Similarly, an undershoot strategy typically presented a local maximum in the acceleration profile before the end of the movement (*t*_{USH}, Fig. 1*H*). When such a maximum was detected, the undershoots were defined exactly like the overshoot in *Eq. 1*, replacing *t*_{OSH} by *t*_{f} and *t*_{f} by *t*_{USH}. With these definitions, the overshoots and undershoots are positive and negative, respectively. Trials presenting an undershoot detected before 150 ms prior to movement end were considered missed trials, given that the amplitude of the correction was not negligible compared with the total movement amplitude. Such trials must therefore be considered to be composed of at least two distinct movements realized prior to reaching the target. This criterion revealed that one subject actually did not meet the task requirements. The success rate for this subject was 57% for the upward movements and <15% for the downward movements. Accordingly, this subject was removed from the subsequent analysis and in the results the data are reported concerning the nine remaining subjects. A direct application of these procedures may provoke the detection of an undershoot and overshoot for the same movement. To avoid this situation, the undershoot strategy was considered to take precedence over the overshoot, which means that the detection of an undershoot implied that no overshoot was recorded for the corresponding trial.

Finally, this study analyzes the skewness of the velocity profiles defined as the ratio of the acceleration duration to the total movement duration (AD/MD). Equivalently, this ratio is equal to the relative time from the movement onset to the peak velocity. For a symmetric velocity profile with a peak velocity arising at the middle of the movement, the AD/MD = 0.5. For analysis of the AD/MD, the trajectories were interpolated with cubic splines on discretized time intervals of identical size (200 samples) to compare the AD/MD ratios measured with identical resolution.

### Mechanical and physiological model

The model of the arm was composed of three rigid bodies: the arm, the forearm, and the hand. The length and mass of the three bodies were computed for each subject as a fraction of the total body height and mass. The ratio was obtained from classical average anthropometric tables (Winter 1979). The hand length was divided in half to mimic the grasp posture. The held load was added to this model as a point mass body located at the same coordinate as the hand center of mass. We assumed that three torques were acting on the limb: the muscular torque *T*(*t*), the gravitational torque, and a viscous friction torque. In addition, the model assumes that the muscular torque is a first-order, low-pass filtered response of the motor command *u*(*t*) being the control signal. This control can take positive and negative values to model a pair of agonist–antagonist muscles. Let us first consider the unperturbed system in continuous time; the equations for the deterministic case are (2) (3)

The explicit dependence on time was omitted for clarity. The viscous constant *k*_{v} was set to 0.63 + 0.095*T*_{M}, where *T*_{M} is the average joint torque across the movement (Nakano et al. 1999); the time constant τ was set to 40 ms; and *g* was equal to 9.81 m/s^{2} for the 1 *g* simulations or 17.658 m/s^{2} (1.8 *g*) for the hypergravity simulations. The parameter *m* is the mass of the whole system, *I* is its inertia, and *l* is the distance between the center of mass and the shoulder rotation axis. The control gain *k*_{u} permits us to have consistent units from the physical perspective. Assuming that the control input *u* represents the motor neuron discharge, then *k*_{u} is the steady-state gain relating the torque output to the control input, which can be expressed in spike density (*s*). In practice, the control was normalized between −1 and 1 and *k*_{u} was equal to 50 Nm/*s* (after the simulations, we verified that the bounds were never active).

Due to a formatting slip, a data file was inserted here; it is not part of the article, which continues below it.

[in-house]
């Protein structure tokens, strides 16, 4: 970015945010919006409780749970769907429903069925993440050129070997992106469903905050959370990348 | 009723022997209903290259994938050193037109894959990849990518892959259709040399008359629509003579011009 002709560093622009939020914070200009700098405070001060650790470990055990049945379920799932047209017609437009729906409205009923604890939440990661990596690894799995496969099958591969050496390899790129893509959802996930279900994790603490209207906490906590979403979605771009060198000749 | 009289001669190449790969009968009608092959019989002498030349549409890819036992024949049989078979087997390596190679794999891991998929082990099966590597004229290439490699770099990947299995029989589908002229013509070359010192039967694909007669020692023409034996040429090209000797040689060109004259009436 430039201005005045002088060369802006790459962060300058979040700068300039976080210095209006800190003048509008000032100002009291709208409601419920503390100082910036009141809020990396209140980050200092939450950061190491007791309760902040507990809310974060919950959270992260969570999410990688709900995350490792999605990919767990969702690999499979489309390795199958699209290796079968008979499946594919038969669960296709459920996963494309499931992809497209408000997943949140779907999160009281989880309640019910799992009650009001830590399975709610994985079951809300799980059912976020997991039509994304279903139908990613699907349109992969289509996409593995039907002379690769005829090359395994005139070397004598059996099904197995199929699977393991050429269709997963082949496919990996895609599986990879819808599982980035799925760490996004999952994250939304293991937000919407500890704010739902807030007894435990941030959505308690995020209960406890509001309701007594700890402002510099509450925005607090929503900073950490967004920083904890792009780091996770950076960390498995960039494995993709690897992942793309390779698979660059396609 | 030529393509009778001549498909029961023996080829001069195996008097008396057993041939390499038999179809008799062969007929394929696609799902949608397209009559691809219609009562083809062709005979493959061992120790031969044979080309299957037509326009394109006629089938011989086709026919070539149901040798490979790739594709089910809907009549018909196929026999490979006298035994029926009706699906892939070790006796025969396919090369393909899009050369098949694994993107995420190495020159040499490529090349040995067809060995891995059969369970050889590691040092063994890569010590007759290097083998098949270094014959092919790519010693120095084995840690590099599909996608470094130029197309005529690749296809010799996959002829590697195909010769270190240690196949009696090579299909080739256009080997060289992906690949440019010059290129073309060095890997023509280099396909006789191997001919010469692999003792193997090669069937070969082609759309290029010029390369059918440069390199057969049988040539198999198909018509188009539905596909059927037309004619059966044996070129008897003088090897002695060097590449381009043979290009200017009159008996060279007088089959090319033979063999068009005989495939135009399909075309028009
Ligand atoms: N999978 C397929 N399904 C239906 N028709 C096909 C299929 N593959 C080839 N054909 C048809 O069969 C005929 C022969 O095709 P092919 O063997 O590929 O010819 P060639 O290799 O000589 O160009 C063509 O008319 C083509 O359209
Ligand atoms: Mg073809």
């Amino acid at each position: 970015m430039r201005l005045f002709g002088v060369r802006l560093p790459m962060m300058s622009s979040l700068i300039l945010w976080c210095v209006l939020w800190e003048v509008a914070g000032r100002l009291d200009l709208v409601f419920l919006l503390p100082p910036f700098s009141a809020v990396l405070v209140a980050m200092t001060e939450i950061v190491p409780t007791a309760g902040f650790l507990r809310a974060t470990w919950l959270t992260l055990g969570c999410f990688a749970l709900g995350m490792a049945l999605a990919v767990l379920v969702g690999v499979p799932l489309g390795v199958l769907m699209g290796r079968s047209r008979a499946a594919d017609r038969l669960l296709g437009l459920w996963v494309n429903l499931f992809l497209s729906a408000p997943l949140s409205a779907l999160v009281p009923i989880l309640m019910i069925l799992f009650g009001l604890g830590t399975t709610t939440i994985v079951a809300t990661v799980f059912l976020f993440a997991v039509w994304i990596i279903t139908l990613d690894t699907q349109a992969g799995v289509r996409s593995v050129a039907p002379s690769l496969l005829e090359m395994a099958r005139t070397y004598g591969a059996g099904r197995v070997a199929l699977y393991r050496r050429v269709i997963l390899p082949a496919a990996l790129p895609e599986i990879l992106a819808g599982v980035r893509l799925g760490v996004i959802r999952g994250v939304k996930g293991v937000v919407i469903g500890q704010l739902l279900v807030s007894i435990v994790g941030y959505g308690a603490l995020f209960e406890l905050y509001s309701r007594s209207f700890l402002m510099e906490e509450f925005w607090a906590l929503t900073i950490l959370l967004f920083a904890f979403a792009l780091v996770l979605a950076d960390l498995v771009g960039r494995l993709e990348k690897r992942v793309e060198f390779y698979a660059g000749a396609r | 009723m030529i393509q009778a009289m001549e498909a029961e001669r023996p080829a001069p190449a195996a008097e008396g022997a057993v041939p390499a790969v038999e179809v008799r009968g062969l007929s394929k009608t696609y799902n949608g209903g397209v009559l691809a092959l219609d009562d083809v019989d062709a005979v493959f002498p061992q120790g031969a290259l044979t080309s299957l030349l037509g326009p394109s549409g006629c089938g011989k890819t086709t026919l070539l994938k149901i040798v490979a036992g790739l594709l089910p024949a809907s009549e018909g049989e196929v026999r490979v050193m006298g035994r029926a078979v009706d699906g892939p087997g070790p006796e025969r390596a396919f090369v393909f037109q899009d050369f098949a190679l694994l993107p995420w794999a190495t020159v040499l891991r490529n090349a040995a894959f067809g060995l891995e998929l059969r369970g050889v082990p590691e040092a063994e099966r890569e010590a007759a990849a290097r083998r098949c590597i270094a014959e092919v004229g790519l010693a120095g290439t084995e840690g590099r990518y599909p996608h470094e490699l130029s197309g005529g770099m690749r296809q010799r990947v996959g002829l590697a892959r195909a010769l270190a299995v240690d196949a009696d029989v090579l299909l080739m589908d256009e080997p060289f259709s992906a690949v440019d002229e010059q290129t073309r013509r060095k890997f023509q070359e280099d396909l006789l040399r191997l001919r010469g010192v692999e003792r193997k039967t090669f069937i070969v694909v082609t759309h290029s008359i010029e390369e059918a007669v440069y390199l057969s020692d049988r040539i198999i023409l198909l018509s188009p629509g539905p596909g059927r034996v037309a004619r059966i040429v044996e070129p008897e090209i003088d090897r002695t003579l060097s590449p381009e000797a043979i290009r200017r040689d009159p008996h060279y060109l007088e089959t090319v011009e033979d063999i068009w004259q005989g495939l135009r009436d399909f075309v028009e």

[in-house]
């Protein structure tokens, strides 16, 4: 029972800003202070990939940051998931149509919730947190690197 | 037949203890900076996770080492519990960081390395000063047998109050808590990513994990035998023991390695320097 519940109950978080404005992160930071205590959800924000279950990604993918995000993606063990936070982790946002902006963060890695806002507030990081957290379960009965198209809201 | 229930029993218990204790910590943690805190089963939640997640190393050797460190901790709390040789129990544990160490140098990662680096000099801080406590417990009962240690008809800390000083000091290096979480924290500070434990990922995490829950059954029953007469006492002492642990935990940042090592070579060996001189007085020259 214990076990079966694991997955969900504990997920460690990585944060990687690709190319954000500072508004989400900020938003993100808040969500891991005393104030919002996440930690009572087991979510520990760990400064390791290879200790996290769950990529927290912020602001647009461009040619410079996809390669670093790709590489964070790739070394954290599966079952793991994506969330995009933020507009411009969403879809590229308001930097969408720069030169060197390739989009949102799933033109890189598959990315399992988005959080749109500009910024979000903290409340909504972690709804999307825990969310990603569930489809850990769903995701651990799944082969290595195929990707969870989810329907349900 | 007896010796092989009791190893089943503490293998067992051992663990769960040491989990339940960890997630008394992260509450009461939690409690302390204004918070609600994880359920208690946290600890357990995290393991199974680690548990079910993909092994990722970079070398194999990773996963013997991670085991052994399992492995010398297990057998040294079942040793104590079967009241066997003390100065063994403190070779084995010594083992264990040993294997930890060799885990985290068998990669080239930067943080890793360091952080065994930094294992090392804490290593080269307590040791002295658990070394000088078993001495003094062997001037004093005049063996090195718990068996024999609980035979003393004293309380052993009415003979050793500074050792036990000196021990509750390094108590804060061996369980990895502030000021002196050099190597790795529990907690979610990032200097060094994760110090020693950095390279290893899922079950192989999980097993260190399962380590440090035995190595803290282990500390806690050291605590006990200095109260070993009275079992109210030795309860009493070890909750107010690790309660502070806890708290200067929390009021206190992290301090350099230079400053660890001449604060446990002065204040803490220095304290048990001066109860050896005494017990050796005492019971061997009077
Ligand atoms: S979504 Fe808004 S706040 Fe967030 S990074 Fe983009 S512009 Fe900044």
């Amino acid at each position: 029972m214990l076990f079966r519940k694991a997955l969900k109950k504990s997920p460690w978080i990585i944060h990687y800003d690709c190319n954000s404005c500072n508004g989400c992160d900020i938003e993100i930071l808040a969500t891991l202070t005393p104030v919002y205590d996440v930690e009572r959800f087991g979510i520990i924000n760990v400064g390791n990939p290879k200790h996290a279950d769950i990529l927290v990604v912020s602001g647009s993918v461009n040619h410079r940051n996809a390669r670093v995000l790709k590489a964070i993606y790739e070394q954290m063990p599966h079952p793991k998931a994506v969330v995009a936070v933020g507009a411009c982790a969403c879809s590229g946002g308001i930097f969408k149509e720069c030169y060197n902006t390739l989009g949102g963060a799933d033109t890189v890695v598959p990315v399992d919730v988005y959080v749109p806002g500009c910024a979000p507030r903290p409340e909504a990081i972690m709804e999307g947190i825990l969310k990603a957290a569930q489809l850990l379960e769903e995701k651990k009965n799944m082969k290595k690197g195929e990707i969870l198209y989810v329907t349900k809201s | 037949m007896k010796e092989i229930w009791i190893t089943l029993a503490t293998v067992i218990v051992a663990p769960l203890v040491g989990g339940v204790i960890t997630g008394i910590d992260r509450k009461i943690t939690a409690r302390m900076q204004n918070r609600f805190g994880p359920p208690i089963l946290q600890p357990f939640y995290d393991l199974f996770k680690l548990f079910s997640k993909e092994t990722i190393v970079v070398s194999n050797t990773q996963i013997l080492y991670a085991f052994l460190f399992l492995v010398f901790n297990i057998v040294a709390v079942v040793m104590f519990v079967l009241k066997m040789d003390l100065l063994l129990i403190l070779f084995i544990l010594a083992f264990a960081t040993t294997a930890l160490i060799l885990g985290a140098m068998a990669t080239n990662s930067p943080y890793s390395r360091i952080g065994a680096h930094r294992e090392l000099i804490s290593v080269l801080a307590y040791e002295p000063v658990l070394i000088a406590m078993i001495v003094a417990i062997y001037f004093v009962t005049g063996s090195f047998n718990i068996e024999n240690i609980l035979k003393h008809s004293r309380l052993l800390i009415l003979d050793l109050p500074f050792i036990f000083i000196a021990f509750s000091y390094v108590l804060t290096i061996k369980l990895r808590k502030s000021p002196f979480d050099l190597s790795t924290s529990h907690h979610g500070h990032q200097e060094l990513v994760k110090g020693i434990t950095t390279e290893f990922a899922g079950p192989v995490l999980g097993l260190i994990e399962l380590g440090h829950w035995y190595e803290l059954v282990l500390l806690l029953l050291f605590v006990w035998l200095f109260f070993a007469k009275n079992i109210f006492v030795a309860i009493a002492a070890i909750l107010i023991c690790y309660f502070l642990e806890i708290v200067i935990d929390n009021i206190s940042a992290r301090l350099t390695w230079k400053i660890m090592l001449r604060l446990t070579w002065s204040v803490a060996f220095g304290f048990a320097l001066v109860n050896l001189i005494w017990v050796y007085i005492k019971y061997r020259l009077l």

### Optimal control problem and reoptimization hypothesis

The control problem for the unperturbed system is to find an admissible control function *u*(*t*), which drives the system described in *Eqs. 2* and *3* from its initial to final position in a given amount of time. The minimum control input solution considered in this study is the solution of the control problem that minimizes the following cost (4)

The solutions were computed with sequential quadratic programming (SQP) methods applied to direct multiple shooting (Bock and Plitt 1985). The multiple shooting algorithm works as follows. The time span of the simulation is divided into *n* intervals *t*_{k}–*t*_{k−1}, where 0 = *t*_{0} < *t*_{1} < … < *t*_{n} = *t*_{f}. In each interval, the control policy is approximated by a constant value (say *ū _{k}*). In the discretized formulation, the cost function defined in

*Eq. 4*becomes (5) and the optimal control problem becomes a discrete constraint optimization problem. We initialize a guess of the state at each point of the time grid

*x̄*=

_{k}*x̄*(

*t*

_{k}), where

*x̄*represents the state variables (position, velocity, and shoulder torque). Knowing the initial and final positions, the problem to solve is minimization of the cost defined in

*Eq. 5*such that the trajectory ends at

*x̄*when the system is integrated from

_{k}*x̄*with control

_{k−1}*ū*. These are nonlinear constraints (given the nonlinear dynamics) ensuring the continuity of the state at each point

_{k−1}*t*